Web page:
It began innocently enough in 2000, when the Strom Auditorium was brand new and the Camden Hills were alive with The Sound of Music. My son was cast among the 5 young Von Trapps who were not yet in high school. Things were pretty chaotic, and by that, I mean that there were literally no chairs installed for the audience a few days before opening night, and professional construction crews were hammering the real walls while students were hammering the set walls, and the cast was trying to sing over it all without those nice wireless microphones that came later. Since none of the younger members of the Do Re Mi club were driving yet, and they were in alot of scenes, we parents aka chauffeurs were around alot. I could see that I'd better get busy fast or I was going to be backstage, pretending that I could actually sew or paint or, worse, build something. That's when I took the easy route and became the production photographer. Ever since then, I've watched one amazing feat after another as students, under the technical direction of Rick Ash, make whole worlds literally rise up before our eyes. Some winter day when I have the time, I'll gather some photos of the amazing sets from past productions for another post. But until then, know one thing. They all start out as a sketch, a pile of plywood, collections of odds and ends from previous productions, and endless wires and lighting equipment that only a senior techie understands. The transformation from random object to an essential part of a story on stage is part tech, part hard labor, part community and part magic. Up next at Camden Hills is Shrek, The Musical, which opens November 8th. Plenty of publicity is out there now or will be coming soon with all the details and photos of students both onstage and off. Check back just before opening night for a sneak preview of the show. In the meantime, here are a few examples of Shrek Tech that won't be in the press releases.
Shrek's rehearsal gloves. The official gloves are saved for final dress rehearsals and performances.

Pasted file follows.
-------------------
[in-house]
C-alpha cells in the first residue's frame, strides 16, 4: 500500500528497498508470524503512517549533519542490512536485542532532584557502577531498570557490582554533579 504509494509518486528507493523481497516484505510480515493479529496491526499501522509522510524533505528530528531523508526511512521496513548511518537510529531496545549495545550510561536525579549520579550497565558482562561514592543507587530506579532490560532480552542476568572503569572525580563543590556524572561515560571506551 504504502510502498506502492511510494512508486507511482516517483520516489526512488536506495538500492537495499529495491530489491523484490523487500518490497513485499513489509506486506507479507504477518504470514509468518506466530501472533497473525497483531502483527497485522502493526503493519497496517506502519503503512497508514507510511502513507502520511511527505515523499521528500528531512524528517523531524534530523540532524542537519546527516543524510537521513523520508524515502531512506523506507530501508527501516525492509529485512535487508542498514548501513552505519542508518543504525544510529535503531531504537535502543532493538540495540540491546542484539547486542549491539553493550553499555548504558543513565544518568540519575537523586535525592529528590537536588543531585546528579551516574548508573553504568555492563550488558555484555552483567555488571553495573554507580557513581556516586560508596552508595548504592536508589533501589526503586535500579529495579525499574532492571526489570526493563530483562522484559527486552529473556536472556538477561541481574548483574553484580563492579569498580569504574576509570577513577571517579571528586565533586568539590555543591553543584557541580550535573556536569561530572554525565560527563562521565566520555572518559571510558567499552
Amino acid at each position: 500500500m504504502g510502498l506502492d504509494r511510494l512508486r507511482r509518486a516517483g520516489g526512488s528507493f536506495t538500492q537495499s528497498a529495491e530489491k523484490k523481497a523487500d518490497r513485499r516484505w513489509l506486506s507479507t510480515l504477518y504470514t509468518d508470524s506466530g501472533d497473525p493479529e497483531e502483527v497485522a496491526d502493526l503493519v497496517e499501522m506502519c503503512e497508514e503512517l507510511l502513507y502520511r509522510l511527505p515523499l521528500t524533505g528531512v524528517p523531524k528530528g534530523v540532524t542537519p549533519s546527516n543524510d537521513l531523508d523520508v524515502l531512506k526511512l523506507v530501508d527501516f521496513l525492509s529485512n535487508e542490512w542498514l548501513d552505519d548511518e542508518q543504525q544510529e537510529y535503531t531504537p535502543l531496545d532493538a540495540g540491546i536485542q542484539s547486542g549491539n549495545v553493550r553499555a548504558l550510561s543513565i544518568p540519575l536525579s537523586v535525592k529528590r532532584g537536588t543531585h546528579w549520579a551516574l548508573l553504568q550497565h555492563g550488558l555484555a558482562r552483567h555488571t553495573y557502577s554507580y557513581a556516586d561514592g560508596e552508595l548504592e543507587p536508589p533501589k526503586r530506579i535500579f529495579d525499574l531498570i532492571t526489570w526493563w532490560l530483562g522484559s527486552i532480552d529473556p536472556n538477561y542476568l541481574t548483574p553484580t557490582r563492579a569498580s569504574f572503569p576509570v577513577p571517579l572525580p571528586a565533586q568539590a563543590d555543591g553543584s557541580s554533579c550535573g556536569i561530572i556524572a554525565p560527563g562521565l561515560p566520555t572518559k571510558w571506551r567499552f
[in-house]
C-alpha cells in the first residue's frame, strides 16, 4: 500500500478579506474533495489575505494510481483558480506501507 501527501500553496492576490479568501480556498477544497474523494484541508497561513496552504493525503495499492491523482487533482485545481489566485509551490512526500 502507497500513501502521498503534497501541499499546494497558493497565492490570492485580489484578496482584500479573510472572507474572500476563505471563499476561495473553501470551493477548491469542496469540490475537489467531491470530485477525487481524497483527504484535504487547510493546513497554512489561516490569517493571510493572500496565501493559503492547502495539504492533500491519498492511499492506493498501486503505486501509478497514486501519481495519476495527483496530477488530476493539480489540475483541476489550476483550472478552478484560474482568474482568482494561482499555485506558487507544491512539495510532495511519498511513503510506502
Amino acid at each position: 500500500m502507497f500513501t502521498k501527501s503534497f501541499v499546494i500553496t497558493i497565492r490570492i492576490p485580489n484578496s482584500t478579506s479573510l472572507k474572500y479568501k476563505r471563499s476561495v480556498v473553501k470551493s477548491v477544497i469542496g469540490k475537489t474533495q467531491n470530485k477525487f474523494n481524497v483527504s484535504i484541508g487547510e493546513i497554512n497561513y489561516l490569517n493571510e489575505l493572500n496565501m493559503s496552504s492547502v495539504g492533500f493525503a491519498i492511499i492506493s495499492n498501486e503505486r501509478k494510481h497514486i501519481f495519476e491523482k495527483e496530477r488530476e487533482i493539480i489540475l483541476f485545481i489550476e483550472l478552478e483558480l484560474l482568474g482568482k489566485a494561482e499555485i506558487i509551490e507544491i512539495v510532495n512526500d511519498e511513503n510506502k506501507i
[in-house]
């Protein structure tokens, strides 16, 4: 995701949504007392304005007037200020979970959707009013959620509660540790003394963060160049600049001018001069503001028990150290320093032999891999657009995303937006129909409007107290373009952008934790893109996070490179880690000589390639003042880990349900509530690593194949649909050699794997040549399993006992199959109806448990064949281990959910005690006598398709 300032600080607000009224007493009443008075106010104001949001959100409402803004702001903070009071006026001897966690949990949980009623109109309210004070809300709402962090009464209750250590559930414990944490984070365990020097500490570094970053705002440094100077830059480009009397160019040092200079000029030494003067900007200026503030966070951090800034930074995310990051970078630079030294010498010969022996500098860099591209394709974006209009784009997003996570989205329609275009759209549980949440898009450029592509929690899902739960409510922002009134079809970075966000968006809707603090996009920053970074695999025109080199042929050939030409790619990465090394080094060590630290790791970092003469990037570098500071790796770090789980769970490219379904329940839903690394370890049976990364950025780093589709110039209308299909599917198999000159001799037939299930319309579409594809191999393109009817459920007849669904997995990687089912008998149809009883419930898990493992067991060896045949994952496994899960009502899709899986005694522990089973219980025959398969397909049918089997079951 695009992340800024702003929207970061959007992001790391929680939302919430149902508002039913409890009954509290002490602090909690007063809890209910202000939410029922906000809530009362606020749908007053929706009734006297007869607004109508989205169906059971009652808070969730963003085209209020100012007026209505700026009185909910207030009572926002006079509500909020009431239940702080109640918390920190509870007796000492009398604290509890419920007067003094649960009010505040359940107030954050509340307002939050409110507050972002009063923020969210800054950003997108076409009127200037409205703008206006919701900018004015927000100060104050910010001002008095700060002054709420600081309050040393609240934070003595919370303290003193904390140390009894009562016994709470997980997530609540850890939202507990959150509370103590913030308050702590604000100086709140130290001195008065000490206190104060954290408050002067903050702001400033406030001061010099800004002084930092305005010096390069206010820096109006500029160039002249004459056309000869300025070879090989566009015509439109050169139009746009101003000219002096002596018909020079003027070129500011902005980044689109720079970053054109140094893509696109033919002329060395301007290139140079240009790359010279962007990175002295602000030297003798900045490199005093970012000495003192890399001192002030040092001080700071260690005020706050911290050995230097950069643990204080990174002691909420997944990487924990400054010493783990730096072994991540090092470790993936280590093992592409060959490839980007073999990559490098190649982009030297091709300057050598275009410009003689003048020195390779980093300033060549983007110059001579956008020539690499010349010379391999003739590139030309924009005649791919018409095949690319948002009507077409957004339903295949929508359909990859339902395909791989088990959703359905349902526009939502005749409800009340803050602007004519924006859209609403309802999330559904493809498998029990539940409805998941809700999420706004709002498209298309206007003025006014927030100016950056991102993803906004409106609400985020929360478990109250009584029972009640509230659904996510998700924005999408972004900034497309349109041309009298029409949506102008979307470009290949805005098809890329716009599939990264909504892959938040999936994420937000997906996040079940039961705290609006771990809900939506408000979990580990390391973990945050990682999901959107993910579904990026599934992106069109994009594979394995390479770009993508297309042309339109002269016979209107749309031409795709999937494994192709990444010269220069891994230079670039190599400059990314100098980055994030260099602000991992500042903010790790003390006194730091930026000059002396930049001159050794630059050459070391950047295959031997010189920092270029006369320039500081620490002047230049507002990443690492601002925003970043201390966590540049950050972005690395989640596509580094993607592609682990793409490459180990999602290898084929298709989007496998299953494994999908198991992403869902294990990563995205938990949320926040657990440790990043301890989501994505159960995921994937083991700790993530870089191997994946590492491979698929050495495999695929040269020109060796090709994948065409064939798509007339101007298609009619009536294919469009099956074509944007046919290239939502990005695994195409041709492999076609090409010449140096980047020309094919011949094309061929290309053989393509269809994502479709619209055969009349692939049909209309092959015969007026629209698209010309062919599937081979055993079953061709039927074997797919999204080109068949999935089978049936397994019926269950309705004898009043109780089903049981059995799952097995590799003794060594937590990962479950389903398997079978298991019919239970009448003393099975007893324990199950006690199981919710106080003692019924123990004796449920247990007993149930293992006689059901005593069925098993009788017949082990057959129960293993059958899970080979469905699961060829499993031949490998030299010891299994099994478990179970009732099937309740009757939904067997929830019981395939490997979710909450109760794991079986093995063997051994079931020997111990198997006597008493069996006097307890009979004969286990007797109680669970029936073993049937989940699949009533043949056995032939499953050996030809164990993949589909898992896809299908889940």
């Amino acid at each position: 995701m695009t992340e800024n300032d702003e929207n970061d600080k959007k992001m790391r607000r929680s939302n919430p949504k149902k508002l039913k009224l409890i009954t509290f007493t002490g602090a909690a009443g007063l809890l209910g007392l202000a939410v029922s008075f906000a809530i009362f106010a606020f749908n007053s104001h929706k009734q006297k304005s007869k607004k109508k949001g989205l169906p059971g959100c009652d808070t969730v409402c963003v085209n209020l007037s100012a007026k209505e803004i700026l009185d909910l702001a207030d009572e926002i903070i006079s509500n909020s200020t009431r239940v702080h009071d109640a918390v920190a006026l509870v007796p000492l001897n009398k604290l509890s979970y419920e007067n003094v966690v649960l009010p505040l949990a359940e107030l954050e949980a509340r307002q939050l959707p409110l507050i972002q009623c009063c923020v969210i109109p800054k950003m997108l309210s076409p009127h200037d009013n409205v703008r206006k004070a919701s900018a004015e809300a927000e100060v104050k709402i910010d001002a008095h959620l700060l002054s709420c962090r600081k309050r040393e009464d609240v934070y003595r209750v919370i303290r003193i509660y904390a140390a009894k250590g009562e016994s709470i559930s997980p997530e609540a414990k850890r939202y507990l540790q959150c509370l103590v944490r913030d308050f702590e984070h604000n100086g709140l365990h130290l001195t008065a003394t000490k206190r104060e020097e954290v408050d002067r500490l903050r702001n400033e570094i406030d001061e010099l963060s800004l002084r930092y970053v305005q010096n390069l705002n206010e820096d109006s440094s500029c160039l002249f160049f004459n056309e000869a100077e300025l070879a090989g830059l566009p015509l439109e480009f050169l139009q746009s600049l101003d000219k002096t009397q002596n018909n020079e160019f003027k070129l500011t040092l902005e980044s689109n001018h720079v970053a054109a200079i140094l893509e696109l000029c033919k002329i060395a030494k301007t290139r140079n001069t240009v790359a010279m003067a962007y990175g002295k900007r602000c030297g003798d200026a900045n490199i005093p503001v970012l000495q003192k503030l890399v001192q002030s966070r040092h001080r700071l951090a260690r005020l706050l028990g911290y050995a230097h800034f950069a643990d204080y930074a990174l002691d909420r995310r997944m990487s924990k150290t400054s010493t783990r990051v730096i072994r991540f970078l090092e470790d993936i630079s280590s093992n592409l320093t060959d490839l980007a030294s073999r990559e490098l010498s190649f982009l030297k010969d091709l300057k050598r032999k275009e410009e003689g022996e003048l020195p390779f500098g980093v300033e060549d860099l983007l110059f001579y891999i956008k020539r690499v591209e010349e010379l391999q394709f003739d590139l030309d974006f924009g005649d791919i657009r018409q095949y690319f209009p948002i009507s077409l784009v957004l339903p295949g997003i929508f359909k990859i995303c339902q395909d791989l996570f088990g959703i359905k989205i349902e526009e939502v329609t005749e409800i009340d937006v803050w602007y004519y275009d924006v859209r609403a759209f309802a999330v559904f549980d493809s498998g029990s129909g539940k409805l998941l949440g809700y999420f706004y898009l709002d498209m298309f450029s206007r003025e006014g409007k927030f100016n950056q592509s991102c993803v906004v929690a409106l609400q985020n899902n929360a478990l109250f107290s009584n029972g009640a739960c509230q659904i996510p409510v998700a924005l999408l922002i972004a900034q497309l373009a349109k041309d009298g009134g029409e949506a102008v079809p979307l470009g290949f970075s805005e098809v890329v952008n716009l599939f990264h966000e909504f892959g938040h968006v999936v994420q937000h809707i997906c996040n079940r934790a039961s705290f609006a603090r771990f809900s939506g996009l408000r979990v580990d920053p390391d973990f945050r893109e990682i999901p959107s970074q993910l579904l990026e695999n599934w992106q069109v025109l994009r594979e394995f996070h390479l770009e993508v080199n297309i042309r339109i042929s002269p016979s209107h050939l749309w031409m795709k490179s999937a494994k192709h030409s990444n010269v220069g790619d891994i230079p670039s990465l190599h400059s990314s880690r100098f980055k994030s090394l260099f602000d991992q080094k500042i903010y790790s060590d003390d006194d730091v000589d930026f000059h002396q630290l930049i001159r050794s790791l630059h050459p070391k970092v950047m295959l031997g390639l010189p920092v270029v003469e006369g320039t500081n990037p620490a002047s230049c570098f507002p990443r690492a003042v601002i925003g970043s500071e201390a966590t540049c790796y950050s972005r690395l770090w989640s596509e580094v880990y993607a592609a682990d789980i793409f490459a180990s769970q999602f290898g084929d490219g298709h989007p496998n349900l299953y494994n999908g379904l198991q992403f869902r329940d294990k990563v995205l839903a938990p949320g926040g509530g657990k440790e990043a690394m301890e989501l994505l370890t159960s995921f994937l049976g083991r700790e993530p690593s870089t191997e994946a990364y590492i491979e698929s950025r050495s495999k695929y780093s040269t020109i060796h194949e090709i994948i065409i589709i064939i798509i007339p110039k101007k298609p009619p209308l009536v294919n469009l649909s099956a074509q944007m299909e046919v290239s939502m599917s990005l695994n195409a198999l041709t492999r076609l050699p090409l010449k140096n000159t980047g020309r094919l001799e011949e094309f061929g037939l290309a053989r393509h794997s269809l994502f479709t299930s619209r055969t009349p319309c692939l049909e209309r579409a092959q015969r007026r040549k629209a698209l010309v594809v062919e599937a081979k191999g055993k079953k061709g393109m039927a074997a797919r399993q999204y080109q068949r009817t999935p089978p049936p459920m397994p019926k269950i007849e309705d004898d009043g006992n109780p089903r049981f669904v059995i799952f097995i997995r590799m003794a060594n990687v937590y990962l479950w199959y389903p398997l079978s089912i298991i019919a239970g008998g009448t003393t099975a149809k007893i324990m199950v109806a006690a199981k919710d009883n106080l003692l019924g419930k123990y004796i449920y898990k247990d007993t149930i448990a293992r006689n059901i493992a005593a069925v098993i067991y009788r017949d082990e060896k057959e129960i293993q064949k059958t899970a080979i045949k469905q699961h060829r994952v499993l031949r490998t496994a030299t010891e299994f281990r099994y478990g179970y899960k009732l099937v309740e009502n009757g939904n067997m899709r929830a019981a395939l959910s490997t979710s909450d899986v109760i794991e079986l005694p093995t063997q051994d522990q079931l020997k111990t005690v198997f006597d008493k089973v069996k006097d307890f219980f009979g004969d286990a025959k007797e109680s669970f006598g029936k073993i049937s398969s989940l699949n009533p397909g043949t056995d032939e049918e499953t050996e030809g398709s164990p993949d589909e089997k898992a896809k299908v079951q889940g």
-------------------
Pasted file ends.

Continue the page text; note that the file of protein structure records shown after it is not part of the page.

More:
Noses and whiskers line up at the ready
The pit orchestra includes students and professionals. Here 3 of the principals rehearse vocals with members of the pit. At the center is Glen Sargent. Note that he is playing three instruments. At the same time and in the same room, other actors were lining up for their headshots, which are displayed in the professional theater tradition during the run. A dragon in the making
The dragon apparently has quite an entrance So little time, so much painting to be done. This is a typical hair-and-makeup call backstage. This show, The Phantom of the Opera, was performed by 2 CHRHS casts in 2011. Rick Ash, technical director and technical theater teacher, gets a lift on the Genie to make an adjustment to the Phantom set Tools and wood storage Those curtains are heavier than you think With apologies to Kermit, it ain't easy singing in green either. Jacob Corney will play Shrek.
It looks like the stress of directing the musical has taken a toll on Kim Murphy this year
Kim may have gained a few pounds, but at least she still has her head. I hear that these legs belong to Duncan Hall. When I find out where his head has gone, I'll come back with some production photos. Until then, many many nods to everyone who paints, drills, collects props, makes costumes, plays in the pit, moves furniture in the dark, builds yet another castle.... not to mention those who design sets and lights and master sound. No show goes up without you.